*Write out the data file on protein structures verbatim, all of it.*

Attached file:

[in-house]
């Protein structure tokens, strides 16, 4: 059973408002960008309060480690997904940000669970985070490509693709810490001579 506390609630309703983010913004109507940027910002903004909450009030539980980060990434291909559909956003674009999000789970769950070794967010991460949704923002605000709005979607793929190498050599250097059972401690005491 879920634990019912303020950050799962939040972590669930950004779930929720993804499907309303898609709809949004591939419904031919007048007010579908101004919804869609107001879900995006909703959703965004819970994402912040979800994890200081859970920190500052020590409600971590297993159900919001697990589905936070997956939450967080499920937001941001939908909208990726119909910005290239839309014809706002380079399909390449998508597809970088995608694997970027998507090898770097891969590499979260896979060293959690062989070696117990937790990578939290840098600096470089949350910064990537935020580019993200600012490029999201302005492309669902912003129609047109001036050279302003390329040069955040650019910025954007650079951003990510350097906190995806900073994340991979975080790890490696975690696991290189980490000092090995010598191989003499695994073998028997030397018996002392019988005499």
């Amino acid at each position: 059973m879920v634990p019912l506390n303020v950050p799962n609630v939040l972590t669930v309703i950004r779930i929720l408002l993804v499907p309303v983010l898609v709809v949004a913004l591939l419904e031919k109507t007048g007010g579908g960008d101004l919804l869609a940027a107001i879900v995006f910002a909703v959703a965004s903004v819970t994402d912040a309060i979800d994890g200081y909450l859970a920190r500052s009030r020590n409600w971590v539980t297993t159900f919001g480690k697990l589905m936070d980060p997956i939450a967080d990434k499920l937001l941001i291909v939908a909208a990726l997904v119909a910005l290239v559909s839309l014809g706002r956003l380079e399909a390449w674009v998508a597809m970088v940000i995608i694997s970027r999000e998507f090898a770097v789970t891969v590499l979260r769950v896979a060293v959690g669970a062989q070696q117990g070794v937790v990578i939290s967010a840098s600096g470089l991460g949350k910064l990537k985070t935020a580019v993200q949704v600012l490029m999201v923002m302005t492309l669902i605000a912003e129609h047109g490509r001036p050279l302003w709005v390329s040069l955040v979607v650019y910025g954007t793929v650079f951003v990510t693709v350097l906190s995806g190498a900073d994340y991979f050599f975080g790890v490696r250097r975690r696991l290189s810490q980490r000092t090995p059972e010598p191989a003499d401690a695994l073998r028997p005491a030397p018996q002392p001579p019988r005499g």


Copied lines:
[in-house]
């Protein structure tokens, strides 16, 4: 059973408002960008309060480690997904940000669970985070490509693709810490001579 506390609630309703983010913004109507940027910002903004909450009030539980980060990434291909559909956003674009999000789970769950070794967010991460949704923002605000709005979607793929190498050599250097059972401690005491 879920634990019912303020950050799962939040972590669930950004779930929720993804499907309303898609709809949004591939419904031919007048007010579908101004919804869609107001879900995006909703959703965004819970994402912040979800994890200081859970920190500052020590409600971590297993159900919001697990589905936070997956939450967080499920937001941001939908909208990726119909910005290239839309014809706002380079399909390449998508597809970088995608694997970027998507090898770097891969590499979260896979060293959690062989070696117990937790990578939290840098600096470089949350910064990537935020580019993200600012490029999201302005492309669902912003129609047109001036050279302003390329040069955040650019910025954007650079951003990510350097906190995806900073994340991979975080790890490696975690696991290189980490000092090995010598191989003499695994073998028997030397018996002392019988005499």
């Amino acid at each position: 059973m879920v634990p019912l506390n303020v950050p799962n609630v939040l972590t669930v309703i950004r779930i929720l408002l993804v499907p309303v983010l898609v709809v949004a913004l591939l419904e031919k109507t007048g007010g579908g960008d101004l919804l869609a940027a107001i879900v995006f910002a909703v959703a965004s903004v819970t994402d912040a309060i979800d994890g200081y909450l859970a920190r500052s009030r020590n409600w971590v539980t297993t159900f919001g480690k697990l589905m936070d980060p997956i939450a967080d990434k499920l937001l941001i291909v939908a909208a990726l997904v119909a910005l290239v559909s839309l014809g706002r956003l380079e399909a390449w674009v998508a597809m970088v940000i995608i694997s970027r999000e998507f090898a770097v789970t891969v590499l979260r769950v896979a060293v959690g669970a062989q070696q117990g070794v937790v990578i939290s967010a840098s600096g470089l991460g949350k910064l990537k985070t935020a580019v993200q949704v600012l490029m999201v923002m302005t492309l669902i605000a912003e129609h047109g490509r001036p050279l302003w709005v390329s040069l955040v979607v650019y910025g954007t793929v650079f951003v990510t693709v350097l906190s995806g190498a900073d994340y991979f050599f975080g790890v490696r250097r975690r696991l290189s810490q980490r000092t090995p059972e010598p191989a003499d401690a695994l073998r028997p005491a030397p018996q002392p001579p019988r005499g």